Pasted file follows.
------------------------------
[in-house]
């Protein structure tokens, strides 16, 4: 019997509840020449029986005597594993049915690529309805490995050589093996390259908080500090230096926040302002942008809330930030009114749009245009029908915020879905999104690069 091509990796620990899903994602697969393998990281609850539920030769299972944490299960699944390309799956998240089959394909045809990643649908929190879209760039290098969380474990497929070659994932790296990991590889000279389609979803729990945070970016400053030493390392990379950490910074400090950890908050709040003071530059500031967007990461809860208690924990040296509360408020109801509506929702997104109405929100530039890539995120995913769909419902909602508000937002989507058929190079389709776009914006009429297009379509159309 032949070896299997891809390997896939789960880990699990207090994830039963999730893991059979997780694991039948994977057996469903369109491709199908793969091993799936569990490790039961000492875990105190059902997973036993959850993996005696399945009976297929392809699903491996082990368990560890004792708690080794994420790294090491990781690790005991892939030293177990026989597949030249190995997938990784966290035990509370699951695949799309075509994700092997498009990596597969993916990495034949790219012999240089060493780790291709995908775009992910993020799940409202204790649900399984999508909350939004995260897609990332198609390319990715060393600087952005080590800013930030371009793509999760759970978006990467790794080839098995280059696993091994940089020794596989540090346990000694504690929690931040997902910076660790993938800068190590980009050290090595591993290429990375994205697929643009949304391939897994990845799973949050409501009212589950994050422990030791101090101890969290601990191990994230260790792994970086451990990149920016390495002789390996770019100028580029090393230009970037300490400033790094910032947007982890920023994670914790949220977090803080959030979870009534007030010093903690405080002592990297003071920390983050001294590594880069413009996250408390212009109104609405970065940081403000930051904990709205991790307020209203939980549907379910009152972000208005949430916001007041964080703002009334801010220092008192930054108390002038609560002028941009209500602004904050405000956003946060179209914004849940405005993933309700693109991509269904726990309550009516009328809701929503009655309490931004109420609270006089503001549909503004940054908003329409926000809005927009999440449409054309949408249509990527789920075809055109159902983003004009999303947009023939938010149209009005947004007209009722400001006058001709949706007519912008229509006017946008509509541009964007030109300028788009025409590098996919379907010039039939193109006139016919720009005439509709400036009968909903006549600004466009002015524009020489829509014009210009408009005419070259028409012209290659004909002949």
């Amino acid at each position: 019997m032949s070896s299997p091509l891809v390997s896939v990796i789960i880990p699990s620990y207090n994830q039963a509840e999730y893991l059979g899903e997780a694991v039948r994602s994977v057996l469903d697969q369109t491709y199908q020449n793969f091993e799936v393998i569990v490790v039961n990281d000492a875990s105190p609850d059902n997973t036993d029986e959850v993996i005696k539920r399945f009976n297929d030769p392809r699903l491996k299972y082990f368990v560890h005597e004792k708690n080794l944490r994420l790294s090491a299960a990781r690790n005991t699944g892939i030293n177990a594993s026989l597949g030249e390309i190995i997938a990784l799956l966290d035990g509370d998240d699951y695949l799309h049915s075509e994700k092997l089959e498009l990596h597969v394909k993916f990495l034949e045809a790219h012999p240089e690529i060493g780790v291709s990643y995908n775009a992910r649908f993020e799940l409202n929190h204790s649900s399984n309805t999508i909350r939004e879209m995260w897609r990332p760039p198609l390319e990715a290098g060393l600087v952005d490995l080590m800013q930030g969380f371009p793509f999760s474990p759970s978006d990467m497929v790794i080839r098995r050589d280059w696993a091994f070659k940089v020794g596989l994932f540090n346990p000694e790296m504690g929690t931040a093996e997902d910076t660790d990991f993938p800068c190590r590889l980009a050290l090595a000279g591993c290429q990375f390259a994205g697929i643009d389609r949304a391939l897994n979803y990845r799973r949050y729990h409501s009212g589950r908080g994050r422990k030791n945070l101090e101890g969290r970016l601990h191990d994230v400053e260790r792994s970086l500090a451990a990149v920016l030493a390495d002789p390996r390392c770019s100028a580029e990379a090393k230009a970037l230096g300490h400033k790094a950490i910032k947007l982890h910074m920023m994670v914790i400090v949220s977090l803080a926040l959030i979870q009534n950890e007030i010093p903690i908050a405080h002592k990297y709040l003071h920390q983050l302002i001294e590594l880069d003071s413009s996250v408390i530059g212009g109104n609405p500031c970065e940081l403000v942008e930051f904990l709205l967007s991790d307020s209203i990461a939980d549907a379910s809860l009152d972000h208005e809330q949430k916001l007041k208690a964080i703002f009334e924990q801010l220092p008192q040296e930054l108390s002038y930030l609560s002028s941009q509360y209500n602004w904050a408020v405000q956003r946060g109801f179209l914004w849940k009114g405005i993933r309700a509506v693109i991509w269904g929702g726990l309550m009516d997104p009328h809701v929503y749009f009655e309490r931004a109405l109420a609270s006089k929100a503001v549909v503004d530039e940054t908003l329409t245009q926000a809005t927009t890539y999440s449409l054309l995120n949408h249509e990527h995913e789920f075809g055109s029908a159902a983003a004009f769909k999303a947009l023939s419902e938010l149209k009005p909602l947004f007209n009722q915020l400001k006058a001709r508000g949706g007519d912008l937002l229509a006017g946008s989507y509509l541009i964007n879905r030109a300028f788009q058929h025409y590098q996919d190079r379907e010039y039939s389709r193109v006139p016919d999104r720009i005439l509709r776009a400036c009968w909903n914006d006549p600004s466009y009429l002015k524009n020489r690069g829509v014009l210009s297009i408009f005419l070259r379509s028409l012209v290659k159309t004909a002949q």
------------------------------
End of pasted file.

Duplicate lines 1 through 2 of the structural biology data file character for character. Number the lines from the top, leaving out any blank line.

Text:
[in-house]
């Protein structure tokens, strides 16, 4: 019997509840020449029986005597594993049915690529309805490995050589093996390259908080500090230096926040302002942008809330930030009114749009245009029908915020879905999104690069 091509990796620990899903994602697969393998990281609850539920030769299972944490299960699944390309799956998240089959394909045809990643649908929190879209760039290098969380474990497929070659994932790296990991590889000279389609979803729990945070970016400053030493390392990379950490910074400090950890908050709040003071530059500031967007990461809860208690924990040296509360408020109801509506929702997104109405929100530039890539995120995913769909419902909602508000937002989507058929190079389709776009914006009429297009379509159309 032949070896299997891809390997896939789960880990699990207090994830039963999730893991059979997780694991039948994977057996469903369109491709199908793969091993799936569990490790039961000492875990105190059902997973036993959850993996005696399945009976297929392809699903491996082990368990560890004792708690080794994420790294090491990781690790005991892939030293177990026989597949030249190995997938990784966290035990509370699951695949799309075509994700092997498009990596597969993916990495034949790219012999240089060493780790291709995908775009992910993020799940409202204790649900399984999508909350939004995260897609990332198609390319990715060393600087952005080590800013930030371009793509999760759970978006990467790794080839098995280059696993091994940089020794596989540090346990000694504690929690931040997902910076660790993938800068190590980009050290090595591993290429990375994205697929643009949304391939897994990845799973949050409501009212589950994050422990030791101090101890969290601990191990994230260790792994970086451990990149920016390495002789390996770019100028580029090393230009970037300490400033790094910032947007982890920023994670914790949220977090803080959030979870009534007030010093903690405080002592990297003071920390983050001294590594880069413009996250408390212009109104609405970065940081403000930051904990709205991790307020209203939980549907379910009152972000208005949430916001007041964080703002009334801010220092008192930054108390002038609560002028941009209500602004904050405000956003946060179209914004849940405005993933309700693109991509269904726990309550009516009328809701929503009655309490931004109420609270006089503001549909503004940054908003329409926000809005927009999440449409054309949408249509990527789920075809055109159902983003004009999303947009023939938010149209009005947004007209009722400001006058001709949706007519912008229509006017946008509509541009964007030109300028788009025409590098996919379907010039039939193109006139016919720009005439509709400036009968909903006549600004466009002015524009020489829509014009210009408009005419070259028409012209290659004909002949």